Conductive Plastics

Conductive Plastics


 

There are two main reasons to use conductive plastics:

 - Conductive plastics prevent ESD (electrostatic discharge)
 - Conductive plastics provide EMI (electromagnetic interference) shielding

If you are in need of conductive plastic parts, Rebling is experienced in molding many thermoplastic materials with conductive additives. Usually, the base resin (such as polypropylene or PPS) is compounded with stainless steel fibers, nickel fibers or carbon powder to meet the desired conductivity.

Conductive plastics for ESD

Electrostatic discharge can be a problem in sensitive electronic assemblies as well as paper and textile processing applications which generate a lot of static electricity. Traditionally, metal components have been used to prevent the discharge of static electricity. However, in many cases, complex shapes are too expensive to machine or impractical to stamp. A conductive plastic solves these issues. Additionally, a conductive plastic saves weight compared to a diecast aluminum or stamped steel shield.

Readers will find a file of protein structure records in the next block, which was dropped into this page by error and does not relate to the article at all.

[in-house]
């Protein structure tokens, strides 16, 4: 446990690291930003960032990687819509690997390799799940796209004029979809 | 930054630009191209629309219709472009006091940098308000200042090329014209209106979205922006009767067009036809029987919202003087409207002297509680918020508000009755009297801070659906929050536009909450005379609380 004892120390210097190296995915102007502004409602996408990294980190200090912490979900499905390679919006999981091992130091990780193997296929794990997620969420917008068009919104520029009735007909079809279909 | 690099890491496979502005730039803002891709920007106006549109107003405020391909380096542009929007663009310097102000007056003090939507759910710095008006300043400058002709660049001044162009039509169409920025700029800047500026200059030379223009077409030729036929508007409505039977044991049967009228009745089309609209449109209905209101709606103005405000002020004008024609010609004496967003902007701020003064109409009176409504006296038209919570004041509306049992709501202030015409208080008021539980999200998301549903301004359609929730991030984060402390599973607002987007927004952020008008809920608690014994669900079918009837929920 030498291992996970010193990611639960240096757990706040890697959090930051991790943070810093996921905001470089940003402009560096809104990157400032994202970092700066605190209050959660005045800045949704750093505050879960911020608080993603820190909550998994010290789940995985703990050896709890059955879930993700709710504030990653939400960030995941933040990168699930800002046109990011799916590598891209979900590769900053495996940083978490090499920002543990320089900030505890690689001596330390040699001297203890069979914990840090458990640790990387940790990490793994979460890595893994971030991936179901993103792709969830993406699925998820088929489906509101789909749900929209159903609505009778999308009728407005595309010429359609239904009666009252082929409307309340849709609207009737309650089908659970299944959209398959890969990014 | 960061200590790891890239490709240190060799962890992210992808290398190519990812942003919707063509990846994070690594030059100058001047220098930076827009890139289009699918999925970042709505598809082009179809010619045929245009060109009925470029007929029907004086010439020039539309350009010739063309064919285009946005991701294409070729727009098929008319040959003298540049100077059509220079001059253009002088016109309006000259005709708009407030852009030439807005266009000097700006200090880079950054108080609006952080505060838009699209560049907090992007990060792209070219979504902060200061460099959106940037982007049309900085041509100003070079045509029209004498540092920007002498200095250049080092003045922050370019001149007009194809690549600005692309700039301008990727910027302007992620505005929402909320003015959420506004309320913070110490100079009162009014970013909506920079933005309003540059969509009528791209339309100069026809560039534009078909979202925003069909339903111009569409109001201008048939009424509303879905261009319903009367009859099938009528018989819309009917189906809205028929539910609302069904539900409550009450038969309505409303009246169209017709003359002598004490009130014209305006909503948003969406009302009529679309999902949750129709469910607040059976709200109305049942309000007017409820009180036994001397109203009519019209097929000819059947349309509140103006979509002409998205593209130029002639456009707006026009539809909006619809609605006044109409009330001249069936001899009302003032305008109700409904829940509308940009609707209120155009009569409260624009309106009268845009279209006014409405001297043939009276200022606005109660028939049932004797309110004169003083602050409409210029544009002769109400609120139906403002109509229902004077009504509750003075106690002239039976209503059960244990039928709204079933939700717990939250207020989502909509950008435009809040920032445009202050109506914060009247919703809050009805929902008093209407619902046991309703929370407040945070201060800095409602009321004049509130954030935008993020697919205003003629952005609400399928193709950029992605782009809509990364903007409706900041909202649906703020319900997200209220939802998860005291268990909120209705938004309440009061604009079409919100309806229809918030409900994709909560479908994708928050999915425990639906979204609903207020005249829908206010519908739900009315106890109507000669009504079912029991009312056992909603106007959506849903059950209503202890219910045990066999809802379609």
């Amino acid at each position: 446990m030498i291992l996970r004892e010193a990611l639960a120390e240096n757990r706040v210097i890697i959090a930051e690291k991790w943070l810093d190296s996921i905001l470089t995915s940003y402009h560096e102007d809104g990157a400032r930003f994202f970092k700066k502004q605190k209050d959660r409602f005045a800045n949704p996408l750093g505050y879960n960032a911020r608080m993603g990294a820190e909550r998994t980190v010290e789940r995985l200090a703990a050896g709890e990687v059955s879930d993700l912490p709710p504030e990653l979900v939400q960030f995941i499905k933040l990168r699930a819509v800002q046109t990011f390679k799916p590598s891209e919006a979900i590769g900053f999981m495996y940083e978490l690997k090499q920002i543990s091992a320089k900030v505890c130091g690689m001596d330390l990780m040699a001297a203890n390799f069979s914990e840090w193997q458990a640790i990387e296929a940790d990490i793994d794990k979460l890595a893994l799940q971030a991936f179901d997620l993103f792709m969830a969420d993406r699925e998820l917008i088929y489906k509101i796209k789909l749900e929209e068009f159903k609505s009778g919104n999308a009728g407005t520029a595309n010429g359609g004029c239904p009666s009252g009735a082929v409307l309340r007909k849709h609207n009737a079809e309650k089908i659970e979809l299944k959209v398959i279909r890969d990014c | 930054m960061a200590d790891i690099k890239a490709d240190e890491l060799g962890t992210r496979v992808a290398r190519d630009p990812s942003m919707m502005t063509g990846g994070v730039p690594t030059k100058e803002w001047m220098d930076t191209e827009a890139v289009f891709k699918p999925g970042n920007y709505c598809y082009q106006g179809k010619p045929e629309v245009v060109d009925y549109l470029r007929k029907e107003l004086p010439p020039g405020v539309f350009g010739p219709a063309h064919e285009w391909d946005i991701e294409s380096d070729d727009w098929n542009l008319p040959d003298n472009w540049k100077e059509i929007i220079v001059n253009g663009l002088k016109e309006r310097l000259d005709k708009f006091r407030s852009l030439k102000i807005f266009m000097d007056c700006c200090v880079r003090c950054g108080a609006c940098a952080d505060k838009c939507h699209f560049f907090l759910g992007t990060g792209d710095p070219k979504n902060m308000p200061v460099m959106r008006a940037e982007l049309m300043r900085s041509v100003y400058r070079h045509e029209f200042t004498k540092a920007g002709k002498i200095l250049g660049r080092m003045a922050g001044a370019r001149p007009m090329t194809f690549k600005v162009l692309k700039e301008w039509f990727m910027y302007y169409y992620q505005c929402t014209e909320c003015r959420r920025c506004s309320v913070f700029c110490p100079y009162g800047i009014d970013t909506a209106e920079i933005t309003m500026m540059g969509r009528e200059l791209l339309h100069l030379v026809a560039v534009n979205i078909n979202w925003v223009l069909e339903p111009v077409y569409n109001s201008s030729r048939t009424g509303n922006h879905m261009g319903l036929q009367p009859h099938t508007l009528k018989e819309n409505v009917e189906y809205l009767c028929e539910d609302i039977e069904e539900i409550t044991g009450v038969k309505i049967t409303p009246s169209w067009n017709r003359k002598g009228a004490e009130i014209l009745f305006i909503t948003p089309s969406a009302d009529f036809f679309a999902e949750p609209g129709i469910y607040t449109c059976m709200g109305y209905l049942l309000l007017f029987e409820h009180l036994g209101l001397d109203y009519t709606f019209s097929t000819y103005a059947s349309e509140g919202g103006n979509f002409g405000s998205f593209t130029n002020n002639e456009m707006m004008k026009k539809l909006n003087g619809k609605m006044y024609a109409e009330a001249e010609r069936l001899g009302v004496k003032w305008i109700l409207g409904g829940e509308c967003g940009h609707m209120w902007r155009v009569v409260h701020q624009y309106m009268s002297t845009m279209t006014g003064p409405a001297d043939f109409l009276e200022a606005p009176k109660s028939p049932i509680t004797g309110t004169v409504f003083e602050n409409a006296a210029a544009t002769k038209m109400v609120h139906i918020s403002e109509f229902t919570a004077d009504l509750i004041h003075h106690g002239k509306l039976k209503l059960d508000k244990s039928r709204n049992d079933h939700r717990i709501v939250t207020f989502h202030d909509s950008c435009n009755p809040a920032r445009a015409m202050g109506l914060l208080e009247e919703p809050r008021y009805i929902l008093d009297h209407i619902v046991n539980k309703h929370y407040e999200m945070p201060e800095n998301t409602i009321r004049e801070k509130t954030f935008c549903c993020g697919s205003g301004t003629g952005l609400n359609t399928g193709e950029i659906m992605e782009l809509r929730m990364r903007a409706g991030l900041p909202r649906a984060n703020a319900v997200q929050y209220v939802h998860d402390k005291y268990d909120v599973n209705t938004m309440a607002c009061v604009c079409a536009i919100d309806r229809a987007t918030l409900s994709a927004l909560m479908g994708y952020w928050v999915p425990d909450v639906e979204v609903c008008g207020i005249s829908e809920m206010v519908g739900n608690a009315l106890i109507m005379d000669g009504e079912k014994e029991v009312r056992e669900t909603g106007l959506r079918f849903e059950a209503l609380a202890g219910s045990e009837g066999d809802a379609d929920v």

Conductive plastics for EMI shielding

EMI shielding is important in systems where sensitive electronics can be affected. It is also important in electric vehicle applications where EMI can cause a safety hazard. Again, EMI shielding is traditionally accomplished with metal components. However, molding conductive plastics have the same advantages of lower weight, cost, and the ability to make complex shapes. Designing for EMI shielding in electrical systems can be tricky. Rebling recommends extensive EMI testing when using conductive plastics for shielding. With EMI shielding, theory doesn’t always predict success, and the effectiveness of shielding for conductive applications must be proven through testing.

Conductive Platings
Another option for both ESD protection and EMI shielding is conductive plating. Some plastics can be coated or plated with conductive metals to serve the same goals. Typically this is a more expensive option than other conductive plastic molding applications, but may be more appropriate in certain applications where parts may need to be both conductive and non-conductive.